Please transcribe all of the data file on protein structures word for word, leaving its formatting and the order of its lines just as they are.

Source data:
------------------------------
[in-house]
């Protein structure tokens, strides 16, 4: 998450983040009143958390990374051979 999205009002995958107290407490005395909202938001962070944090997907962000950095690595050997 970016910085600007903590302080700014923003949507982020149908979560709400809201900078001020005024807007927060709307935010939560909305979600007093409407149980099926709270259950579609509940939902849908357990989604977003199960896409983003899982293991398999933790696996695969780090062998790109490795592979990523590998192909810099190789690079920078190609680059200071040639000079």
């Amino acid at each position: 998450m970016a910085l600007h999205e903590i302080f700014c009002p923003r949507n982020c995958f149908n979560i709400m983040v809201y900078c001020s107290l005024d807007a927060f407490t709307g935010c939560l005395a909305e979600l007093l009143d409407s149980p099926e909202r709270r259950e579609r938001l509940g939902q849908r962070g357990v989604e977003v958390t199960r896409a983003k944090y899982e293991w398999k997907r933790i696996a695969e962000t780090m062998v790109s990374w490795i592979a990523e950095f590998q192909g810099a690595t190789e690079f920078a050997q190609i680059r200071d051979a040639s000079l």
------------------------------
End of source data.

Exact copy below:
[in-house]
């Protein structure tokens, strides 16, 4: 998450983040009143958390990374051979 999205009002995958107290407490005395909202938001962070944090997907962000950095690595050997 970016910085600007903590302080700014923003949507982020149908979560709400809201900078001020005024807007927060709307935010939560909305979600007093409407149980099926709270259950579609509940939902849908357990989604977003199960896409983003899982293991398999933790696996695969780090062998790109490795592979990523590998192909810099190789690079920078190609680059200071040639000079």
């Amino acid at each position: 998450m970016a910085l600007h999205e903590i302080f700014c009002p923003r949507n982020c995958f149908n979560i709400m983040v809201y900078c001020s107290l005024d807007a927060f407490t709307g935010c939560l005395a909305e979600l007093l009143d409407s149980p099926e909202r709270r259950e579609r938001l509940g939902q849908r962070g357990v989604e977003v958390t199960r896409a983003k944090y899982e293991w398999k997907r933790i696996a695969e962000t780090m062998v790109s990374w490795i592979a990523e950095f590998q192909g810099a690595t190789e690079f920078a050997q190609i680059r200071d051979a040639s000079l």